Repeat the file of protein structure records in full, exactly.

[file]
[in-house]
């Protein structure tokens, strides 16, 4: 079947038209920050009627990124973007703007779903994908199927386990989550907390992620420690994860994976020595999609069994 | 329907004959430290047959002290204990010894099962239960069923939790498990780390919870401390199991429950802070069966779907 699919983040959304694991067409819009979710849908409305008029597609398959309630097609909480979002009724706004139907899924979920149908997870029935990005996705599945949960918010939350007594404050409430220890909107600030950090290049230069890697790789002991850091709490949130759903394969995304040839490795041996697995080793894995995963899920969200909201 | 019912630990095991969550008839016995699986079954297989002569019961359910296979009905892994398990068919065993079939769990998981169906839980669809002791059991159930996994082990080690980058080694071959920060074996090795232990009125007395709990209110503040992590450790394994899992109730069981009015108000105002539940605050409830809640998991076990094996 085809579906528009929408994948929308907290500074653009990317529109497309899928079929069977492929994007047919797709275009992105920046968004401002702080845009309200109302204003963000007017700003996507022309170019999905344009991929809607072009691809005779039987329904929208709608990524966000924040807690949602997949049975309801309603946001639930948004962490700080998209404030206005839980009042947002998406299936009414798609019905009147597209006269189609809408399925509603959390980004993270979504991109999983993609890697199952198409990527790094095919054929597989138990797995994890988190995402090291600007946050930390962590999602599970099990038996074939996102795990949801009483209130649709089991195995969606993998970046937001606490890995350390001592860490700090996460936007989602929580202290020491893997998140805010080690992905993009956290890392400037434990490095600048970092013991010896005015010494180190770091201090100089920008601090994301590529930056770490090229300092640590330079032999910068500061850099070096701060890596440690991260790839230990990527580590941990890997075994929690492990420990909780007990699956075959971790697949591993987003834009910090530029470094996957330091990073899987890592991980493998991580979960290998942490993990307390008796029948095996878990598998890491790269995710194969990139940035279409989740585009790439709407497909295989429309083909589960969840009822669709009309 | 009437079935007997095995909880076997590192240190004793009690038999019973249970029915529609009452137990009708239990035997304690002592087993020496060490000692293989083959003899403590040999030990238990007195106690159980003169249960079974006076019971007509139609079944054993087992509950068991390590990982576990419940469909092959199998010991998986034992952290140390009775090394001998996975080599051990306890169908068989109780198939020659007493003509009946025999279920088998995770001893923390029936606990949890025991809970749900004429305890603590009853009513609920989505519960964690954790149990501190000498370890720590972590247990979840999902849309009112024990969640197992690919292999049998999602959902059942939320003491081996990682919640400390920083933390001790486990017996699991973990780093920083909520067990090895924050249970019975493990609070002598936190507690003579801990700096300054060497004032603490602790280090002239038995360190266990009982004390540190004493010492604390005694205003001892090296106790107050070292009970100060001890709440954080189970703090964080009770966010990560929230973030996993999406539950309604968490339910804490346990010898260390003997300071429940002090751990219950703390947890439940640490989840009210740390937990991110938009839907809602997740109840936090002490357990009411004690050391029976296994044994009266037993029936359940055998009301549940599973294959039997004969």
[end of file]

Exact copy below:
[in-house]
């Protein structure tokens, strides 16, 4: 079947038209920050009627990124973007703007779903994908199927386990989550907390992620420690994860994976020595999609069994 | 329907004959430290047959002290204990010894099962239960069923939790498990780390919870401390199991429950802070069966779907 699919983040959304694991067409819009979710849908409305008029597609398959309630097609909480979002009724706004139907899924979920149908997870029935990005996705599945949960918010939350007594404050409430220890909107600030950090290049230069890697790789002991850091709490949130759903394969995304040839490795041996697995080793894995995963899920969200909201 | 019912630990095991969550008839016995699986079954297989002569019961359910296979009905892994398990068919065993079939769990998981169906839980669809002791059991159930996994082990080690980058080694071959920060074996090795232990009125007395709990209110503040992590450790394994899992109730069981009015108000105002539940605050409830809640998991076990094996 085809579906528009929408994948929308907290500074653009990317529109497309899928079929069977492929994007047919797709275009992105920046968004401002702080845009309200109302204003963000007017700003996507022309170019999905344009991929809607072009691809005779039987329904929208709608990524966000924040807690949602997949049975309801309603946001639930948004962490700080998209404030206005839980009042947002998406299936009414798609019905009147597209006269189609809408399925509603959390980004993270979504991109999983993609890697199952198409990527790094095919054929597989138990797995994890988190995402090291600007946050930390962590999602599970099990038996074939996102795990949801009483209130649709089991195995969606993998970046937001606490890995350390001592860490700090996460936007989602929580202290020491893997998140805010080690992905993009956290890392400037434990490095600048970092013991010896005015010494180190770091201090100089920008601090994301590529930056770490090229300092640590330079032999910068500061850099070096701060890596440690991260790839230990990527580590941990890997075994929690492990420990909780007990699956075959971790697949591993987003834009910090530029470094996957330091990073899987890592991980493998991580979960290998942490993990307390008796029948095996878990598998890491790269995710194969990139940035279409989740585009790439709407497909295989429309083909589960969840009822669709009309 | 009437079935007997095995909880076997590192240190004793009690038999019973249970029915529609009452137990009708239990035997304690002592087993020496060490000692293989083959003899403590040999030990238990007195106690159980003169249960079974006076019971007509139609079944054993087992509950068991390590990982576990419940469909092959199998010991998986034992952290140390009775090394001998996975080599051990306890169908068989109780198939020659007493003509009946025999279920088998995770001893923390029936606990949890025991809970749900004429305890603590009853009513609920989505519960964690954790149990501190000498370890720590972590247990979840999902849309009112024990969640197992690919292999049998999602959902059942939320003491081996990682919640400390920083933390001790486990017996699991973990780093920083909520067990090895924050249970019975493990609070002598936190507690003579801990700096300054060497004032603490602790280090002239038995360190266990009982004390540190004493010492604390005694205003001892090296106790107050070292009970100060001890709440954080189970703090964080009770966010990560929230973030996993999406539950309604968490339910804490346990010898260390003997300071429940002090751990219950703390947890439940640490989840009210740390937990991110938009839907809602997740109840936090002490357990009411004690050391029976296994044994009266037993029936359940055998009301549940599973294959039997004969």